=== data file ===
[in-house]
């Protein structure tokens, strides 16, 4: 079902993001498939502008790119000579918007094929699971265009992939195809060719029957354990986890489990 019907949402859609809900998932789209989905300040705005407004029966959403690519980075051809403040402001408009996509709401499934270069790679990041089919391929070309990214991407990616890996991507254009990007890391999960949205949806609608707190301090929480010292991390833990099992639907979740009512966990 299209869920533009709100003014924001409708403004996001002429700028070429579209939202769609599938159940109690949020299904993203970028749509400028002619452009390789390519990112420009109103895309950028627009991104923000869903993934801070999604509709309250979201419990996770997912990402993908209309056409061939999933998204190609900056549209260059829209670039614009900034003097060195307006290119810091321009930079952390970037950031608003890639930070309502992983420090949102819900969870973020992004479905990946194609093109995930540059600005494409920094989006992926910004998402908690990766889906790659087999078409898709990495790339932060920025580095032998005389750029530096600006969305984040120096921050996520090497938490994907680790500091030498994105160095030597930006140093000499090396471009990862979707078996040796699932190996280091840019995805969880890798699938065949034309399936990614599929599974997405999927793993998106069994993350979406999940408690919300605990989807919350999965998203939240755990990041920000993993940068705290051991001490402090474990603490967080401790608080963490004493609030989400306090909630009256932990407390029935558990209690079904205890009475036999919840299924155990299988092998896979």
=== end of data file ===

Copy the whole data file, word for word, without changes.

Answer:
[in-house]
């Protein structure tokens, strides 16, 4: 079902993001498939502008790119000579918007094929699971265009992939195809060719029957354990986890489990 019907949402859609809900998932789209989905300040705005407004029966959403690519980075051809403040402001408009996509709401499934270069790679990041089919391929070309990214991407990616890996991507254009990007890391999960949205949806609608707190301090929480010292991390833990099992639907979740009512966990 299209869920533009709100003014924001409708403004996001002429700028070429579209939202769609599938159940109690949020299904993203970028749509400028002619452009390789390519990112420009109103895309950028627009991104923000869903993934801070999604509709309250979201419990996770997912990402993908209309056409061939999933998204190609900056549209260059829209670039614009900034003097060195307006290119810091321009930079952390970037950031608003890639930070309502992983420090949102819900969870973020992004479905990946194609093109995930540059600005494409920094989006992926910004998402908690990766889906790659087999078409898709990495790339932060920025580095032998005389750029530096600006969305984040120096921050996520090497938490994907680790500091030498994105160095030597930006140093000499090396471009990862979707078996040796699932190996280091840019995805969880890798699938065949034309399936990614599929599974997405999927793993998106069994993350979406999940408690919300605990989807919350999965998203939240755990990041920000993993940068705290051991001490402090474990603490967080401790608080963490004493609030989400306090909630009256932990407390029935558990209690079904205890009475036999919840299924155990299988092998896979």